TECH GIANT GOOGLE has revealed plans to tighten its standards for event ticket resellers using its advertising platform and increase transparency in the sector.
As of today, Google will require all online ticket resellers, such as Viagogo, Seatwave and Stubhub, to apply for certification in order to advertise tickets on its AdWords platform.
The multinational announced the new plans on its blog and said the measures will help increase transparency for users who buy event tickets online.
“This will give users more clarity on the vendor reselling the tickets and the total cost of those tickets, including any associated fees,” the company said.
Google also outlined the numerous criteria event ticket resellers will need to satisfy before gaining its certified mark, such as:
- Prominently stating the website is a secondary marketplace;
- Making clear that ticket prices may be above face value;
- Prominently providing the face value of the tickets being sold in the same currency;
- Providing a rundown of the price, including fees and taxes before requiring payment information.
Reselling websites are also prohibited from using words like ”official” or including the artist or venue name in their URLs to meet Google’s criteria.
“For example, you can’t use “ArtistNameTickets.com” or “VenueNameTickets.com” as your URL,” according to the search giant’s terms and conditions.
Google’s blog added that the new measures have been introduced as a result of research conducted into the ticketing industry.
“Unfortunately, some ticket resellers provide limited transparency in their ads about ticket costs and fees, as well as their association with a specific venue or event.
“Lack of transparency can erode trust in the online ticket ecosystem and makes it harder for legitimate businesses to reach customers.”
Google’s new certification for ticket resellers has come at a time when Irish politicians are trying to pass numerous bills to tackle ticket touting in Ireland.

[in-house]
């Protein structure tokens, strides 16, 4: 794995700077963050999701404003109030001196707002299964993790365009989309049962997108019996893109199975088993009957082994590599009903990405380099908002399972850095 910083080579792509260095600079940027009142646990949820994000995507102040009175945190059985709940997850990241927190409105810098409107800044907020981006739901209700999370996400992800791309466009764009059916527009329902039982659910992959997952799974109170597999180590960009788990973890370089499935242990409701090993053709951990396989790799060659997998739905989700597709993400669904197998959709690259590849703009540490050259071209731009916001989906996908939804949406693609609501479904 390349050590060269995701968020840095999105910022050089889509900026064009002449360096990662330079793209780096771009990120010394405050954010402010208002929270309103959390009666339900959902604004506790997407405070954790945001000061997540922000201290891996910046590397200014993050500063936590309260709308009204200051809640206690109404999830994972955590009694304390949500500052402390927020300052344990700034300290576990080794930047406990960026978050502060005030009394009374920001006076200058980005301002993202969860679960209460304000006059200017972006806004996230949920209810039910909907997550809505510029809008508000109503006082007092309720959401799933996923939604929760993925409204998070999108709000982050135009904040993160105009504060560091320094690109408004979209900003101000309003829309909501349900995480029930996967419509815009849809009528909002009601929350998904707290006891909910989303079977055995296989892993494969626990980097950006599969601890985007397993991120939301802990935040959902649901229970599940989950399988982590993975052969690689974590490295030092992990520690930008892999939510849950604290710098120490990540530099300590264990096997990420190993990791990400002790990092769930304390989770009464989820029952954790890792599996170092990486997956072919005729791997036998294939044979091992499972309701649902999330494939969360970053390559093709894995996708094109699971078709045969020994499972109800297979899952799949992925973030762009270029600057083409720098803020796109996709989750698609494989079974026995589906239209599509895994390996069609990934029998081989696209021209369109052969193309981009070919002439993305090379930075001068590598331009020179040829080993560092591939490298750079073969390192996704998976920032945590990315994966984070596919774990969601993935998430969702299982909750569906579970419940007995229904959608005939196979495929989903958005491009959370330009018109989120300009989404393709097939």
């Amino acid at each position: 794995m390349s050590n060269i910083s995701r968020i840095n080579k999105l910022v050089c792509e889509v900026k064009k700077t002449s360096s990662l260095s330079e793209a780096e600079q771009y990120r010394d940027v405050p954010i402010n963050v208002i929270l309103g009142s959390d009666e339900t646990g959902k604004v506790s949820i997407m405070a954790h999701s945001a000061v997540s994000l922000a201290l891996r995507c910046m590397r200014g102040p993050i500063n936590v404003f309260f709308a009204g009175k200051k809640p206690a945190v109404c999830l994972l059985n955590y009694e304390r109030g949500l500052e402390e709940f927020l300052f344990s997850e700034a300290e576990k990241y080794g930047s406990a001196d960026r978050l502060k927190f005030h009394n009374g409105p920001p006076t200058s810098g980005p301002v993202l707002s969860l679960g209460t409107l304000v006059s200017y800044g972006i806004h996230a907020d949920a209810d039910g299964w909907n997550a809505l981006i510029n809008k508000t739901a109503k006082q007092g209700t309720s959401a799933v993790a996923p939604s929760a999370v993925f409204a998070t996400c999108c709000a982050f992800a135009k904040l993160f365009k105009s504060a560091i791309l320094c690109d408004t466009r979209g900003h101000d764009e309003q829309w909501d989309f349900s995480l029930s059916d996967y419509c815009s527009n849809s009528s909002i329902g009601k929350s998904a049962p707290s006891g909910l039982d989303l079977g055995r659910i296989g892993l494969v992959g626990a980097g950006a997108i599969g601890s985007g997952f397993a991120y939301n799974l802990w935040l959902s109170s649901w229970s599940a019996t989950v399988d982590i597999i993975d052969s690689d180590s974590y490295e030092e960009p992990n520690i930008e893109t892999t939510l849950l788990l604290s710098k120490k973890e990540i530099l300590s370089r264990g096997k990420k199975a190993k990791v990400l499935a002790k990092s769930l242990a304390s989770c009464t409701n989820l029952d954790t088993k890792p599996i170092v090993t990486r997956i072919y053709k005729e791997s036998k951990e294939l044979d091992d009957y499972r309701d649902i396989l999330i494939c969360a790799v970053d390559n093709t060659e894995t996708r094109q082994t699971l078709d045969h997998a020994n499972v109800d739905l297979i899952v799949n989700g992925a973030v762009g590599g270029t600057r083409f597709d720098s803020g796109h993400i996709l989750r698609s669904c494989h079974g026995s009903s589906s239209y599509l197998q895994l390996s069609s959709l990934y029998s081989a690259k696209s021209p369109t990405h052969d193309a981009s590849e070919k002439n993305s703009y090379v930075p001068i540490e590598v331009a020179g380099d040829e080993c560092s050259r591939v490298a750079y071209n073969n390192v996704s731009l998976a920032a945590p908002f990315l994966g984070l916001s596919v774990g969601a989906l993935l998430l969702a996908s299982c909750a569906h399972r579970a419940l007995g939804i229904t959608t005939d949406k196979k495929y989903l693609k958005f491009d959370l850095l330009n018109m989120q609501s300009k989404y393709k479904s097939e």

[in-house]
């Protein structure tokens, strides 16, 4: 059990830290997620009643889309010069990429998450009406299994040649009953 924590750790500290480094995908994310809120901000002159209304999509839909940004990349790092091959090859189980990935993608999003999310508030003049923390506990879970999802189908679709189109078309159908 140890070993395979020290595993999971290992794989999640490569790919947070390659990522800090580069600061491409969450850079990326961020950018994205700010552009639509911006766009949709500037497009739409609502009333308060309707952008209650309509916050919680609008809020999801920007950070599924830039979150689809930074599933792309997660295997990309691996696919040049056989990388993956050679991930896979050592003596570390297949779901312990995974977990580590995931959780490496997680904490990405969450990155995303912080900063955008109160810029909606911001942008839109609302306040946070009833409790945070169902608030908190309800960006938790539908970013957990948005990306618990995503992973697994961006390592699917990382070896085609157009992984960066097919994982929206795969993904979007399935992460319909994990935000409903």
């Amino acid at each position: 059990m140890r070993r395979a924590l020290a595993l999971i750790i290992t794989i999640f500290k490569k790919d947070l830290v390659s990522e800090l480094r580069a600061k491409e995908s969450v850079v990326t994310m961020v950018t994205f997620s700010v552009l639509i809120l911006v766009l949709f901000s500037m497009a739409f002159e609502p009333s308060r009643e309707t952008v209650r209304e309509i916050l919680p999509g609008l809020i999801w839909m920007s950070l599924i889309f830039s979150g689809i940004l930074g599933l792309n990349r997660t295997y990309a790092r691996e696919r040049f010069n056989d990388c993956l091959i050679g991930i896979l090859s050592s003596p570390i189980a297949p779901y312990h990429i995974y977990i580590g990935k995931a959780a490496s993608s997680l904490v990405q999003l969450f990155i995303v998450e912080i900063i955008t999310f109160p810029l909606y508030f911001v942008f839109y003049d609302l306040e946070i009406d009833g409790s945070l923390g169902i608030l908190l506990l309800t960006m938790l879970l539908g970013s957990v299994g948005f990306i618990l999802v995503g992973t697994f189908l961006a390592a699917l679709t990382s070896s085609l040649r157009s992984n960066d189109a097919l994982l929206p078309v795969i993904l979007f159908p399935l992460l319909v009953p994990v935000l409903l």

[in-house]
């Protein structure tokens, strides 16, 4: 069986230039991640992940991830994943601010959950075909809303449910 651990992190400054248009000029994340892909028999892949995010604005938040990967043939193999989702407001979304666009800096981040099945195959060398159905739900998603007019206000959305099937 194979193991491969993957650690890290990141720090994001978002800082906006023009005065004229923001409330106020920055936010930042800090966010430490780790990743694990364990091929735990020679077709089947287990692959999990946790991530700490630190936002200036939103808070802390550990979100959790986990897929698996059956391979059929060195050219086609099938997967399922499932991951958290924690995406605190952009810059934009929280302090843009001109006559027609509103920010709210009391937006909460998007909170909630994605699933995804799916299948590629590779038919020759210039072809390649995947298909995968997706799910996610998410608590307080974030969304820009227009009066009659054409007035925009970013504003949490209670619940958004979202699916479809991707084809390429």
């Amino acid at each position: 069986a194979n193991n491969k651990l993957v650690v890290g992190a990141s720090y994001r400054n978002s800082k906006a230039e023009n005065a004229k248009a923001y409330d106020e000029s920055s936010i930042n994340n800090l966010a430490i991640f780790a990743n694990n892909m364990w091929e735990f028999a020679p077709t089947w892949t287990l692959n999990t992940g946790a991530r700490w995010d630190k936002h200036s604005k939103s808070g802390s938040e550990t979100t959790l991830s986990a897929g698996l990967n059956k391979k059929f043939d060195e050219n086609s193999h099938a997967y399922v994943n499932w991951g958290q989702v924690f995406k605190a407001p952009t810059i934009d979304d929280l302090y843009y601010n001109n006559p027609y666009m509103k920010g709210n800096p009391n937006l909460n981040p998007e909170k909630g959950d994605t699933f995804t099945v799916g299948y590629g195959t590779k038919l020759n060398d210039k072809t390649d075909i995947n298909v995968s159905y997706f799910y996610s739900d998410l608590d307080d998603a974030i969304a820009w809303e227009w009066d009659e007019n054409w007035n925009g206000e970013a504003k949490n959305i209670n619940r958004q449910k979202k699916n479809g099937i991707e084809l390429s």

Both Sinn Féin’s Maurice Quinlivan and Fine Gael’s Noel Rock have proposed bills to tackle the issue of tickets being resold for prices way above the original asking price.
Last March, Quinlivan brought a bill to the Dáil which aimed to take the profit out of reselling tickets and cap the sale price at 10% above face value. The bill was discussed at the second stage in May when Fine Gael decided to delay it by nine months for further consideration.
The issue is due to be discussed tomorrow in the Dáil when it is raised by Quinlivan, who will request Minister for Business, Enterprise and Innovation Heather Humphreys to support his bill.
However, ticket resale website Seatwave, which is owned by Ticketmaster, hit back at the proposed legislation that would cap the profitability of reselling tickets.
Ticketmaster Ireland also said that there had been a “media frenzy” around ticket resales that doesn’t accurately represent the tiny proportion of tickets that make it onto the secondary market.
Last year, the Competition and Consumer Protection Commission launched a full investigation into suspected anti-competitive conduct in the ticketing industry.
Its probe involved a thorough examination of Ireland’s main service providers and main promoters in the industry.
As part of the investigation, the CCPC has issued summonses for witnesses and put out formal requests for information from several parties that are involved in the sector.